Evelyn Farkas goes Sergeant Schultz

Featured image Evelyn Farkas is the former Obama administration Department of Defense official who appeared on MSNBC earlier this month to explain and vouch for the page-one New York Times story on the Obatatons’ efforts to disseminate word of the Trump team’s supposed connection to Russian “hacking.” Farkas left the Department of Defense in late 2015 to become a Clinton campaign adviser. I wrote about her in “A Times source outs herself.” »

From the Iran file

Featured image Wall Street Journal reporter Jay Solomon’s new book is The Iran Wars: Spy Games, Bank Battles, and the Secret Deals that Reshaped the Middle East. Solomon has broken many stories on the Iran beat for the Journal. His new book is must reading on the critical national security challenge presented by the regime of the mad mullahs that is on a glide path to the acquisition of nuclear weapons with »

A Times source outs herself [updated]

Featured image Evelyn Farkas is the former Obama administration deputy secretary of defense — and now an MSNBC analyst. Appearing on air among her friends at MSNBC yesterday, she all but outed herself as a key source for the seminal New York Times story on the Obama administration’s efforts to subvert the incoming Trump administration. The March 1 Times story ran under the headline “Obama administration rushed to preserve intelligence of Russian »

So, Were Trump’s Tweets Right After All?

Featured image Today House Intelligence Committee Chairman Devin Nunes told reporters that, as has long been rumored and reported, one or more intelligence agencies did collect communications of members of President Trump’s campaign during the Fall of 2016: Members of the intelligence community collected “incidental” communications of the Trump transition team during legal surveillance operations of foreign targets, a top Republican lawmaker said Wednesday afternoon. House Intelligence Chairman Rep. Devin Nunes, R-Calif., »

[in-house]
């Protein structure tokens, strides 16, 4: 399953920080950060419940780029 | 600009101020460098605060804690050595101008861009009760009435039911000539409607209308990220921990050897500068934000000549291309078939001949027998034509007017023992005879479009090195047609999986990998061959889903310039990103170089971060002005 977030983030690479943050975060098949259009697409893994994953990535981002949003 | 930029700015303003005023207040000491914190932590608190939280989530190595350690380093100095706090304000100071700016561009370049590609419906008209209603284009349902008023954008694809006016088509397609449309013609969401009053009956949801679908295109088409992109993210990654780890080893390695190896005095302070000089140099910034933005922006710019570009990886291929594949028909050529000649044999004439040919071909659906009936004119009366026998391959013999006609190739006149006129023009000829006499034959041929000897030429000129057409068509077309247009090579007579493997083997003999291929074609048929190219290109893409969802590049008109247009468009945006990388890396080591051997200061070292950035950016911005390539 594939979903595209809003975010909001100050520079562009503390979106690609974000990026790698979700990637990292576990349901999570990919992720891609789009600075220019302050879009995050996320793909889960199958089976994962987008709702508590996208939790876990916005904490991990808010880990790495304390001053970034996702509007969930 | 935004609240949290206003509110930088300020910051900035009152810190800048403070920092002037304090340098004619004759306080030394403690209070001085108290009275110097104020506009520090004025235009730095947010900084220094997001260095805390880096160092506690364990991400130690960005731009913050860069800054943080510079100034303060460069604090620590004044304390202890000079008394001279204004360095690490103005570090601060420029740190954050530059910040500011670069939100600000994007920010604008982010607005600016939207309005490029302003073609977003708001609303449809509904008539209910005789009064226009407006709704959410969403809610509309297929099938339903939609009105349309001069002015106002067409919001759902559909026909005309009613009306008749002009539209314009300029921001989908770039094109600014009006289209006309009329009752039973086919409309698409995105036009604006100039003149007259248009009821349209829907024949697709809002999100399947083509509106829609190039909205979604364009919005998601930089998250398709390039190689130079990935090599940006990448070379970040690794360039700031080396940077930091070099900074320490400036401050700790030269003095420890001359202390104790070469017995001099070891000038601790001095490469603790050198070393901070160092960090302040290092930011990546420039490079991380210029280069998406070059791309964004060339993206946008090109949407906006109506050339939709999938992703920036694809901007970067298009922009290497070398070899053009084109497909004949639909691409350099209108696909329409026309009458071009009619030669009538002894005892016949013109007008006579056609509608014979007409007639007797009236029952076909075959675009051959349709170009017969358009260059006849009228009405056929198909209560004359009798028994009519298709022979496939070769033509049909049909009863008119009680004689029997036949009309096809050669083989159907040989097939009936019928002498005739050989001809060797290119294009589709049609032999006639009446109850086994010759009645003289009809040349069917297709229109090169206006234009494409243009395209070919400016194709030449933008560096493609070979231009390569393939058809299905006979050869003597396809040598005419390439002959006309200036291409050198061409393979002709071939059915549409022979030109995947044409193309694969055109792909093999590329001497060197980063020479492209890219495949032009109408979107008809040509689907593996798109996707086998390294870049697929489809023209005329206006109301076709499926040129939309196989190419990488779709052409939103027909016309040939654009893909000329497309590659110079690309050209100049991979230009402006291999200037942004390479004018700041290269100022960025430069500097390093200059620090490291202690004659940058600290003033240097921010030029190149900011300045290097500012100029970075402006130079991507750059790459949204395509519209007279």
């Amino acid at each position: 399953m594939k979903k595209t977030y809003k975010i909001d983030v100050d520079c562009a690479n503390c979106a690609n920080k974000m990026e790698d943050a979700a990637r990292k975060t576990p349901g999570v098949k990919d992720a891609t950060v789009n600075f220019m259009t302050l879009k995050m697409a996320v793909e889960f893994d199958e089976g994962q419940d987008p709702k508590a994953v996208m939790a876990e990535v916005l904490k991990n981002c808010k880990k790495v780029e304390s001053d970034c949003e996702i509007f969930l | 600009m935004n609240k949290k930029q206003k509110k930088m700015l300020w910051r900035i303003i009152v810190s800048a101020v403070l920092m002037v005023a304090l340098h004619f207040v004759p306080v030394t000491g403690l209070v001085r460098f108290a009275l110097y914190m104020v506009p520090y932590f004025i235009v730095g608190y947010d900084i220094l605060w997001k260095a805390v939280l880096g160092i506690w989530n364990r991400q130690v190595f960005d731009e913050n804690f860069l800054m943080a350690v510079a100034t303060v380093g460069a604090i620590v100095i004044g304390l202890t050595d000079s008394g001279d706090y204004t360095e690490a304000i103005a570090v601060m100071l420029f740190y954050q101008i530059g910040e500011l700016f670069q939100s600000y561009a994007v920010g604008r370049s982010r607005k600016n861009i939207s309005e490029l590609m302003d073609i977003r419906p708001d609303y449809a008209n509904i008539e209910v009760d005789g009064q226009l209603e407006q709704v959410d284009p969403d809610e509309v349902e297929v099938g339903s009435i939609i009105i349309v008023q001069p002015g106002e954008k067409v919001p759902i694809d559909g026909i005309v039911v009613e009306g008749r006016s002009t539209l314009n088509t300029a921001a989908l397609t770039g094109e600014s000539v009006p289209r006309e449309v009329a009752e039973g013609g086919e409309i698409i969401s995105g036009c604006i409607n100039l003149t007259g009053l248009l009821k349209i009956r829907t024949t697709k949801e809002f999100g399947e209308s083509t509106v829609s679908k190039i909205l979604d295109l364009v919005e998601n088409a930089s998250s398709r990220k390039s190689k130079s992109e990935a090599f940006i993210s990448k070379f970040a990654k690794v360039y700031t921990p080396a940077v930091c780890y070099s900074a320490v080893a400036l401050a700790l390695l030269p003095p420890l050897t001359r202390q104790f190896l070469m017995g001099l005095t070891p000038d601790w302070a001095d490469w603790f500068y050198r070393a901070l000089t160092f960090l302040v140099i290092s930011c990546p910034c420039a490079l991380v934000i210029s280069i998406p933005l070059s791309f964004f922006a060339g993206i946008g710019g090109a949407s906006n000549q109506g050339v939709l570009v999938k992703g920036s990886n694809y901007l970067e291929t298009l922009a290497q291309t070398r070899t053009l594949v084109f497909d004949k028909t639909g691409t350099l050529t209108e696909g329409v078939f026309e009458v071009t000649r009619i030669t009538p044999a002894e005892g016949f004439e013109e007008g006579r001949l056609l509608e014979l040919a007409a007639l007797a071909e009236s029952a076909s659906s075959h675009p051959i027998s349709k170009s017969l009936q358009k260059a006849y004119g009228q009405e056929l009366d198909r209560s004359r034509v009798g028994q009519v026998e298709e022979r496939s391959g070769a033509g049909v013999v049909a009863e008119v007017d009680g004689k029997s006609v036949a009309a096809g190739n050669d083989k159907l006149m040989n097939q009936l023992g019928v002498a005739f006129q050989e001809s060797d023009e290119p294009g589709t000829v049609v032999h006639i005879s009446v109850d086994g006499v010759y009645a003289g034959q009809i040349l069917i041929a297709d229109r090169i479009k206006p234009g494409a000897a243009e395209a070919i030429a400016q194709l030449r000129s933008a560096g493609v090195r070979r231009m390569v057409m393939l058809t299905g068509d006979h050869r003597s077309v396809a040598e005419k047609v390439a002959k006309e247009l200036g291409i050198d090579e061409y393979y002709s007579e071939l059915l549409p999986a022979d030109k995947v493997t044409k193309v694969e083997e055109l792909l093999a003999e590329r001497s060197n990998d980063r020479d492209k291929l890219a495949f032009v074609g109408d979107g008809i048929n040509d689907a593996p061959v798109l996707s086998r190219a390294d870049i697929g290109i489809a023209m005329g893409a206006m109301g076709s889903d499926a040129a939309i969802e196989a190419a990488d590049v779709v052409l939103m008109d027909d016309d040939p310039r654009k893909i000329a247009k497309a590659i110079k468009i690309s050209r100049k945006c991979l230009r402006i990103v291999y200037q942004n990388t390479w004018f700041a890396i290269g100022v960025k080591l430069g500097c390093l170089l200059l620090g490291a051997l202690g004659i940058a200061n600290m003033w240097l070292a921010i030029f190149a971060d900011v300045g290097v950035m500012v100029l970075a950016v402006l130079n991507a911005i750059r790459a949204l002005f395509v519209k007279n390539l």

Analyze this

Featured image Politico reports on a story with manifold ramifications: Members of the Donald Trump transition team, possibly including Trump himself, were under surveillance during the Obama administration following November’s election, House Intelligence Chairman Devin Nunes told reporters Wednesday. Nunes said the surveillance appears to have been legal, incidental collection and that it does not appear to have been related to concerns over collusion with Russia. Nunes is going to the White »

Yesterday’s Intelligence Committee Hearing Was a Bust

Featured image Countless news stories have been written about yesterday’s House Intelligence Committee hearing featuring FBI Director James Comey and NSA Director Mike Rogers, many of them breathless. If you scanned the headlines, you would think that the hearing produced some significant revelations. After laboriously reading the entire transcript while on vacation, my conclusion is that the hearing generated nothing of interest. The Washington Post’s account is typical. The headline is: “FBI »

Trump Vs. The Deep State: Herbert Meyer’s Perspective

Featured image Shortly after the election, and after Trump had made some of his public remarks critical of the intelligence community, I happened to lunch with Herbert Meyer, who many readers will know was assistant to CIA director William Casey in the Reagan Administration, and vice chair of the National Intelligence Council.  He remarked that Trump was running a large risk with the intelligence community, as they have ways of making a »

Don’t look now, but…

Featured image In another must-read column on the “election hacking” narrative force-fed to us incessantly by the Democrat/Media Axis, Andrew McCarthy proclaims its collapse. For his text he takes the January 19 New York Times story “Intercepted Russian communications part of inquiry into Trump associates.” Carrying the byline of four prominent New York Times reporters, the article is a masterpiece of innuendo that goes poof in one paragraph “after the sensational conspiracy »